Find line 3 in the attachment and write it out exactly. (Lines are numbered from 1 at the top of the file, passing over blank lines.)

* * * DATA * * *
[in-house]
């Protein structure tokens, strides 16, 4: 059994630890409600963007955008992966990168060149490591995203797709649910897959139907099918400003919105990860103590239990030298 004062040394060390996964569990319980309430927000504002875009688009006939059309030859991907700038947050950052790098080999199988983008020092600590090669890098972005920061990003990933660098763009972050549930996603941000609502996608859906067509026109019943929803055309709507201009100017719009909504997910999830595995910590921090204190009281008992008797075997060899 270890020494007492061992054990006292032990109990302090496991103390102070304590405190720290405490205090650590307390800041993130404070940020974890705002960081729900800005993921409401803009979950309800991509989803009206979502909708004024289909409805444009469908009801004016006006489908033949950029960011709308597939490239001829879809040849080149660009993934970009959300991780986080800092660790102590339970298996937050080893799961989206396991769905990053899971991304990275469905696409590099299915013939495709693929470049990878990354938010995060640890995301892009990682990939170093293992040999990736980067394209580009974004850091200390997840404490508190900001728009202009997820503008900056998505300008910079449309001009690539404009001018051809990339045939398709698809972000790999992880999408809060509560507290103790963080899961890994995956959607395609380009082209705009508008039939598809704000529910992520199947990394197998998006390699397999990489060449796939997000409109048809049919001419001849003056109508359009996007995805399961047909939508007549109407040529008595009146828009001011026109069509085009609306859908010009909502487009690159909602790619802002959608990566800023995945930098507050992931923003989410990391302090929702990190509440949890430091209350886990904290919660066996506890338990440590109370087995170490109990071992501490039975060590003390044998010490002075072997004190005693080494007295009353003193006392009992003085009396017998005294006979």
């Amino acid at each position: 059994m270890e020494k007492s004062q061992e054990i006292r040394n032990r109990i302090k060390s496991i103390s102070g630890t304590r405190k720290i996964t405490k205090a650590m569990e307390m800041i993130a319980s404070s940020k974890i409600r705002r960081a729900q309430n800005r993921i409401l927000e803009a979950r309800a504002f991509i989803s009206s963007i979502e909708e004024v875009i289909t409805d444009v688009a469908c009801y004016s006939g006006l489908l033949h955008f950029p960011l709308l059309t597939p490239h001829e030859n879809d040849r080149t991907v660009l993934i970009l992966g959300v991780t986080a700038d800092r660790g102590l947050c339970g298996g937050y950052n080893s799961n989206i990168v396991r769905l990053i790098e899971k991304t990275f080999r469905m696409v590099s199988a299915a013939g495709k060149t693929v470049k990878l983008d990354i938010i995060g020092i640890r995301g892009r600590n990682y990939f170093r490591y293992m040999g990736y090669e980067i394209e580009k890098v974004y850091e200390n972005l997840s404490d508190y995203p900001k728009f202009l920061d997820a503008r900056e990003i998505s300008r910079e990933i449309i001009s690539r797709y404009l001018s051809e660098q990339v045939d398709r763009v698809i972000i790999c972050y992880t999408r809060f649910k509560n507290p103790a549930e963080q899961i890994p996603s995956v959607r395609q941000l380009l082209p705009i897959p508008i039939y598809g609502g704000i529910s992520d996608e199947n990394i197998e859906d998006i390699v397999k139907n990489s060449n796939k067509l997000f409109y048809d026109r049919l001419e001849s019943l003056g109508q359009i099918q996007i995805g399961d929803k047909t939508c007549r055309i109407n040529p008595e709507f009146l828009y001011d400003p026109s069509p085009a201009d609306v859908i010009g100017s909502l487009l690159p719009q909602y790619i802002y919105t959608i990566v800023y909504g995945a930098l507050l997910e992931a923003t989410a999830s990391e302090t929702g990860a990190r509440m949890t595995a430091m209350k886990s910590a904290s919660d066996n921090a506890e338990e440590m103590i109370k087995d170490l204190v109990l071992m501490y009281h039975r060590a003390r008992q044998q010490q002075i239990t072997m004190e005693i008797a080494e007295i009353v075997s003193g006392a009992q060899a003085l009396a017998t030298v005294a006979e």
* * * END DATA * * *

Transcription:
């Amino acid at each position: 059994m270890e020494k007492s004062q061992e054990i006292r040394n032990r109990i302090k060390s496991i103390s102070g630890t304590r405190k720290i996964t405490k205090a650590m569990e307390m800041i993130a319980s404070s940020k974890i409600r705002r960081a729900q309430n800005r993921i409401l927000e803009a979950r309800a504002f991509i989803s009206s963007i979502e909708e004024v875009i289909t409805d444009v688009a469908c009801y004016s006939g006006l489908l033949h955008f950029p960011l709308l059309t597939p490239h001829e030859n879809d040849r080149t991907v660009l993934i970009l992966g959300v991780t986080a700038d800092r660790g102590l947050c339970g298996g937050y950052n080893s799961n989206i990168v396991r769905l990053i790098e899971k991304t990275f080999r469905m696409v590099s199988a299915a013939g495709k060149t693929v470049k990878l983008d990354i938010i995060g020092i640890r995301g892009r600590n990682y990939f170093r490591y293992m040999g990736y090669e980067i394209e580009k890098v974004y850091e200390n972005l997840s404490d508190y995203p900001k728009f202009l920061d997820a503008r900056e990003i998505s300008r910079e990933i449309i001009s690539r797709y404009l001018s051809e660098q990339v045939d398709r763009v698809i972000i790999c972050y992880t999408r809060f649910k509560n507290p103790a549930e963080q899961i890994p996603s995956v959607r395609q941000l380009l082209p705009i897959p508008i039939y598809g609502g704000i529910s992520d996608e199947n990394i197998e859906d998006i390699v397999k139907n990489s060449n796939k067509l997000f409109y048809d026109r049919l001419e001849s019943l003056g109508q359009i099918q996007i995805g399961d929803k047909t939508c007549r055309i109407n040529p008595e709507f009146l828009y001011d400003p026109s069509p085009a201009d609306v859908i010009g100017s909502l487009l690159p719009q909602y790619i802002y919105t959608i990566v800023y909504g995945a930098l507050l997910e992931a923003t989410a999830s990391e302090t929702g990860a990190r509440m949890t595995a430091m209350k886990s910590a904290s919660d066996n921090a506890e338990e440590m103590i109370k087995d170490l204190v109990l071992m501490y009281h039975r060590a003390r008992q044998q010490q002075i239990t072997m004190e005693i008797a080494e007295i009353v075997s003193g006392a009992q060899a003085l009396a017998t030298v005294a006979e």